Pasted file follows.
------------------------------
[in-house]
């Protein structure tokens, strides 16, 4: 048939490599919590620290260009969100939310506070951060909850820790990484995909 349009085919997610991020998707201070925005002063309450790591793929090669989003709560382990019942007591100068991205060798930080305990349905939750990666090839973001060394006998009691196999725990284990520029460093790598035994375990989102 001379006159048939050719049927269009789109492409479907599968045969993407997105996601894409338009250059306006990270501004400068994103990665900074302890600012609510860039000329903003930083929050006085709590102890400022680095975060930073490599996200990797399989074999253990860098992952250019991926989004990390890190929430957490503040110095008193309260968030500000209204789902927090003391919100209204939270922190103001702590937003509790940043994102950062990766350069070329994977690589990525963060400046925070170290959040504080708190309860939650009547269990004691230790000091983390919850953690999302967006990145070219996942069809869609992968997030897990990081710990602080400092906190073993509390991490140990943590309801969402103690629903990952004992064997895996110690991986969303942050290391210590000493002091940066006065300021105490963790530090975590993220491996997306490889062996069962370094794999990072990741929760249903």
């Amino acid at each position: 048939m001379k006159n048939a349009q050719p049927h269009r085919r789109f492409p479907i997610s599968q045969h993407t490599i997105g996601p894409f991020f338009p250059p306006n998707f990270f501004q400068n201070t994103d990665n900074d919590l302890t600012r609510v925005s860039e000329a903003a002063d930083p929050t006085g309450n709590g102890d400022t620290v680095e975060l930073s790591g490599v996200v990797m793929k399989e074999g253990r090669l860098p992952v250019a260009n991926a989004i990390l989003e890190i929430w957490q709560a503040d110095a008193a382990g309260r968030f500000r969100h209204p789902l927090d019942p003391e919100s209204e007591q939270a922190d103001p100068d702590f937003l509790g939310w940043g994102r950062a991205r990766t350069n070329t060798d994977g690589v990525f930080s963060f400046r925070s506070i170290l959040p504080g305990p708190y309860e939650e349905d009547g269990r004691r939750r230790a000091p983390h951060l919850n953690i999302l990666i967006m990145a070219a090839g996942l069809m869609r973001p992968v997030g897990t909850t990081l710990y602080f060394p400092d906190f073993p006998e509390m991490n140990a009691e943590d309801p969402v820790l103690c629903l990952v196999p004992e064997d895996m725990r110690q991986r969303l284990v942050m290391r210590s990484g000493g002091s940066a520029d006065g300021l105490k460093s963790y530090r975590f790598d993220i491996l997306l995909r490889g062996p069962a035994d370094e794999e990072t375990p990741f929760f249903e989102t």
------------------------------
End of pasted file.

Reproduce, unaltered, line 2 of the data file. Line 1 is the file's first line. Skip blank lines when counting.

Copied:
């Protein structure tokens, strides 16, 4: 048939490599919590620290260009969100939310506070951060909850820790990484995909 349009085919997610991020998707201070925005002063309450790591793929090669989003709560382990019942007591100068991205060798930080305990349905939750990666090839973001060394006998009691196999725990284990520029460093790598035994375990989102 001379006159048939050719049927269009789109492409479907599968045969993407997105996601894409338009250059306006990270501004400068994103990665900074302890600012609510860039000329903003930083929050006085709590102890400022680095975060930073490599996200990797399989074999253990860098992952250019991926989004990390890190929430957490503040110095008193309260968030500000209204789902927090003391919100209204939270922190103001702590937003509790940043994102950062990766350069070329994977690589990525963060400046925070170290959040504080708190309860939650009547269990004691230790000091983390919850953690999302967006990145070219996942069809869609992968997030897990990081710990602080400092906190073993509390991490140990943590309801969402103690629903990952004992064997895996110690991986969303942050290391210590000493002091940066006065300021105490963790530090975590993220491996997306490889062996069962370094794999990072990741929760249903």